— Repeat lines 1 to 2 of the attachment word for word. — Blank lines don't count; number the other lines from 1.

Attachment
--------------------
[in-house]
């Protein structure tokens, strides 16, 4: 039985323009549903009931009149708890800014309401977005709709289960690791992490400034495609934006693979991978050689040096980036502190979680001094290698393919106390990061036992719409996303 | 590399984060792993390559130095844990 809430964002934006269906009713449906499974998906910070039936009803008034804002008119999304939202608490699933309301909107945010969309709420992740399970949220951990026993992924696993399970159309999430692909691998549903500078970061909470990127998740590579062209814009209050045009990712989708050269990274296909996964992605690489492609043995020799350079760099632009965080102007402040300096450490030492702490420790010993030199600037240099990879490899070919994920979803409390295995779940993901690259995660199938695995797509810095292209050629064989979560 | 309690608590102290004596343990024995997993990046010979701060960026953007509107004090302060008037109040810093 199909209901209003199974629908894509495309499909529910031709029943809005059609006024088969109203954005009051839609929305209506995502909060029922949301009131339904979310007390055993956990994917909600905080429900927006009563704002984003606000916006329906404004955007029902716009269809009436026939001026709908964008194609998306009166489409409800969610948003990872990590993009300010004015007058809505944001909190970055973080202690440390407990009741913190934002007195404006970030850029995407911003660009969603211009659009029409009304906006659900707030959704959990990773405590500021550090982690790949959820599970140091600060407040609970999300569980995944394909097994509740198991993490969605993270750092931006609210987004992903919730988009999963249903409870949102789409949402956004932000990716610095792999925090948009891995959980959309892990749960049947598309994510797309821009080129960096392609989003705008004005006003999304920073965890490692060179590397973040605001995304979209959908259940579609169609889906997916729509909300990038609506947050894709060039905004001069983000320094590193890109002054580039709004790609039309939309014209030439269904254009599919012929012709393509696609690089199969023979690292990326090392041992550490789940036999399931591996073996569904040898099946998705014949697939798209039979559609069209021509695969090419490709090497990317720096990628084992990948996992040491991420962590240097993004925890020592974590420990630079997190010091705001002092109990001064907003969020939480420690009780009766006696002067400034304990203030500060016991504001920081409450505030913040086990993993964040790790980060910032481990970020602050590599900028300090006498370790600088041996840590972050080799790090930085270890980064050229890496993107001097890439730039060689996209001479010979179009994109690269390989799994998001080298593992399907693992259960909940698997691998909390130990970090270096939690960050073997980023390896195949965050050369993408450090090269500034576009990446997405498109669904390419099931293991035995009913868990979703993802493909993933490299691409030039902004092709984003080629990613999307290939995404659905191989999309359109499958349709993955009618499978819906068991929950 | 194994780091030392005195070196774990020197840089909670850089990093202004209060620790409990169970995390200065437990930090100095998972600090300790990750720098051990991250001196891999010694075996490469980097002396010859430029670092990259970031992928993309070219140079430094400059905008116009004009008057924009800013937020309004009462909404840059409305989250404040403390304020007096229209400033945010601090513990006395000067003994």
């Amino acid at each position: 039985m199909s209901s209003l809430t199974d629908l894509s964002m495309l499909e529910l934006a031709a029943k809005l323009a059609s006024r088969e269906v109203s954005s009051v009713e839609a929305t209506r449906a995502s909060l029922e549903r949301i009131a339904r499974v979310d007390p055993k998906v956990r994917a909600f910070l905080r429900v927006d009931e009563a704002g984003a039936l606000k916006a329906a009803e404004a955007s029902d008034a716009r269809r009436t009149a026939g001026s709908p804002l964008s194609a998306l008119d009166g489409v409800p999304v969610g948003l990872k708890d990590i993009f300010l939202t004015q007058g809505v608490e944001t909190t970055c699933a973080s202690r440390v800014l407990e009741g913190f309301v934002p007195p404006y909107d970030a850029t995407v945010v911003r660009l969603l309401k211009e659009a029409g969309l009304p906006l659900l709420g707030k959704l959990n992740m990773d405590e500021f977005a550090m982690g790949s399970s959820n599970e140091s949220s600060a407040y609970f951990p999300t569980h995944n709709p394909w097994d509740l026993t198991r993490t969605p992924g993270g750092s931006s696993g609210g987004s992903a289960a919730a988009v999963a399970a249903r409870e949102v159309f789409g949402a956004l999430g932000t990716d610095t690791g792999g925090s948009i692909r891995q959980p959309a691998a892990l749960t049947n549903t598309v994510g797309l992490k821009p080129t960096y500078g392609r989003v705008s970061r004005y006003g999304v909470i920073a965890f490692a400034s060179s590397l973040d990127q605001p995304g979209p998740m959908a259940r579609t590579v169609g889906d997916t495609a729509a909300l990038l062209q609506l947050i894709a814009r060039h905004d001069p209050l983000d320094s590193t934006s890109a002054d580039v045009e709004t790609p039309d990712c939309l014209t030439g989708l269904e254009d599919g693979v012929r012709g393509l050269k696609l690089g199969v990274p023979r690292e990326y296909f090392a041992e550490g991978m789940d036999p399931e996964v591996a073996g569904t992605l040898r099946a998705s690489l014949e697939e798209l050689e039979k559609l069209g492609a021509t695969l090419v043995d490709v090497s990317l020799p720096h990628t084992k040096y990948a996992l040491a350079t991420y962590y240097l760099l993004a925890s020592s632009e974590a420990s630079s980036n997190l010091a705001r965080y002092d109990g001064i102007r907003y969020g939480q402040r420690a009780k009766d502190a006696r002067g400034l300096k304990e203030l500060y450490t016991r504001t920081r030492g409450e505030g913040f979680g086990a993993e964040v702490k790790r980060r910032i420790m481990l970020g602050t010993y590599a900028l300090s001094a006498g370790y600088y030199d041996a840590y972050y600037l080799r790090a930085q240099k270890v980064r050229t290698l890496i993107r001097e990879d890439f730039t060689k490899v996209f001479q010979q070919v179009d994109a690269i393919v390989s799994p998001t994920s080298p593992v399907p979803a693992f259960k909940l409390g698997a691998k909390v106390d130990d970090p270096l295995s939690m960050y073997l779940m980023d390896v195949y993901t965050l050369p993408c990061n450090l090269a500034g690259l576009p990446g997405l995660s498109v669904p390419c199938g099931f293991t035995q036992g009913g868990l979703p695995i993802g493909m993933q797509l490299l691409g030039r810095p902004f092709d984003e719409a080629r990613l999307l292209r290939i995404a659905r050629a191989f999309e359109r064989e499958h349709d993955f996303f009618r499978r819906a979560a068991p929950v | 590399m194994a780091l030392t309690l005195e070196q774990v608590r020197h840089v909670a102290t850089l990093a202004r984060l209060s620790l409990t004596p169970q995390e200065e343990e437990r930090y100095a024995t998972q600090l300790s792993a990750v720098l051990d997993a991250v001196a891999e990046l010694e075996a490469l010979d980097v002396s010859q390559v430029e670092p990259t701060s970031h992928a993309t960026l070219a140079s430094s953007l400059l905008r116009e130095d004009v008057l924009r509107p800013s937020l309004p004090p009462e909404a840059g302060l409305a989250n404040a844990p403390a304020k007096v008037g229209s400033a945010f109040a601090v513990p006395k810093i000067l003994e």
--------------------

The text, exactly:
[in-house]
């Protein structure tokens, strides 16, 4: 039985323009549903009931009149708890800014309401977005709709289960690791992490400034495609934006693979991978050689040096980036502190979680001094290698393919106390990061036992719409996303 | 590399984060792993390559130095844990 809430964002934006269906009713449906499974998906910070039936009803008034804002008119999304939202608490699933309301909107945010969309709420992740399970949220951990026993992924696993399970159309999430692909691998549903500078970061909470990127998740590579062209814009209050045009990712989708050269990274296909996964992605690489492609043995020799350079760099632009965080102007402040300096450490030492702490420790010993030199600037240099990879490899070919994920979803409390295995779940993901690259995660199938695995797509810095292209050629064989979560 | 309690608590102290004596343990024995997993990046010979701060960026953007509107004090302060008037109040810093 199909209901209003199974629908894509495309499909529910031709029943809005059609006024088969109203954005009051839609929305209506995502909060029922949301009131339904979310007390055993956990994917909600905080429900927006009563704002984003606000916006329906404004955007029902716009269809009436026939001026709908964008194609998306009166489409409800969610948003990872990590993009300010004015007058809505944001909190970055973080202690440390407990009741913190934002007195404006970030850029995407911003660009969603211009659009029409009304906006659900707030959704959990990773405590500021550090982690790949959820599970140091600060407040609970999300569980995944394909097994509740198991993490969605993270750092931006609210987004992903919730988009999963249903409870949102789409949402956004932000990716610095792999925090948009891995959980959309892990749960049947598309994510797309821009080129960096392609989003705008004005006003999304920073965890490692060179590397973040605001995304979209959908259940579609169609889906997916729509909300990038609506947050894709060039905004001069983000320094590193890109002054580039709004790609039309939309014209030439269904254009599919012929012709393509696609690089199969023979690292990326090392041992550490789940036999399931591996073996569904040898099946998705014949697939798209039979559609069209021509695969090419490709090497990317720096990628084992990948996992040491991420962590240097993004925890020592974590420990630079997190010091705001002092109990001064907003969020939480420690009780009766006696002067400034304990203030500060016991504001920081409450505030913040086990993993964040790790980060910032481990970020602050590599900028300090006498370790600088041996840590972050080799790090930085270890980064050229890496993107001097890439730039060689996209001479010979179009994109690269390989799994998001080298593992399907693992259960909940698997691998909390130990970090270096939690960050073997980023390896195949965050050369993408450090090269500034576009990446997405498109669904390419099931293991035995009913868990979703993802493909993933490299691409030039902004092709984003080629990613999307290939995404659905191989999309359109499958349709993955009618499978819906068991929950 | 194994780091030392005195070196774990020197840089909670850089990093202004209060620790409990169970995390200065437990930090100095998972600090300790990750720098051990991250001196891999010694075996490469980097002396010859430029670092990259970031992928993309070219140079430094400059905008116009004009008057924009800013937020309004009462909404840059409305989250404040403390304020007096229209400033945010601090513990006395000067003994």